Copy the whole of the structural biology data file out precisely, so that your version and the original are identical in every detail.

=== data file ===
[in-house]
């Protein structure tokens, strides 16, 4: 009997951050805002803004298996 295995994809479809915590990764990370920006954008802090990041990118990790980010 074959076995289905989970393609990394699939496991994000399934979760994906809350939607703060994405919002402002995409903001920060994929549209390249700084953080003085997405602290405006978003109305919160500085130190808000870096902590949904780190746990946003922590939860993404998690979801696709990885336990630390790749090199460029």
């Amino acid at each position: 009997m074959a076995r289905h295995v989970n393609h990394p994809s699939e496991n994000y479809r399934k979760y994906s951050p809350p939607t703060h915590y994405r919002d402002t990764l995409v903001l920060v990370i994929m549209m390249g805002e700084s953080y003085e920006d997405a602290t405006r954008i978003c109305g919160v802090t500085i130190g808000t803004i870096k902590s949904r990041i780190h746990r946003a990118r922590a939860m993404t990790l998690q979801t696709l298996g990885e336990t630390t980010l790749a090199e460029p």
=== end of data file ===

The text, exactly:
[in-house]
């Protein structure tokens, strides 16, 4: 009997951050805002803004298996 295995994809479809915590990764990370920006954008802090990041990118990790980010 074959076995289905989970393609990394699939496991994000399934979760994906809350939607703060994405919002402002995409903001920060994929549209390249700084953080003085997405602290405006978003109305919160500085130190808000870096902590949904780190746990946003922590939860993404998690979801696709990885336990630390790749090199460029």
């Amino acid at each position: 009997m074959a076995r289905h295995v989970n393609h990394p994809s699939e496991n994000y479809r399934k979760y994906s951050p809350p939607t703060h915590y994405r919002d402002t990764l995409v903001l920060v990370i994929m549209m390249g805002e700084s953080y003085e920006d997405a602290t405006r954008i978003c109305g919160v802090t500085i130190g808000t803004i870096k902590s949904r990041i780190h746990r946003a990118r922590a939860m993404t990790l998690q979801t696709l298996g990885e336990t630390t980010l790749a090199e460029p």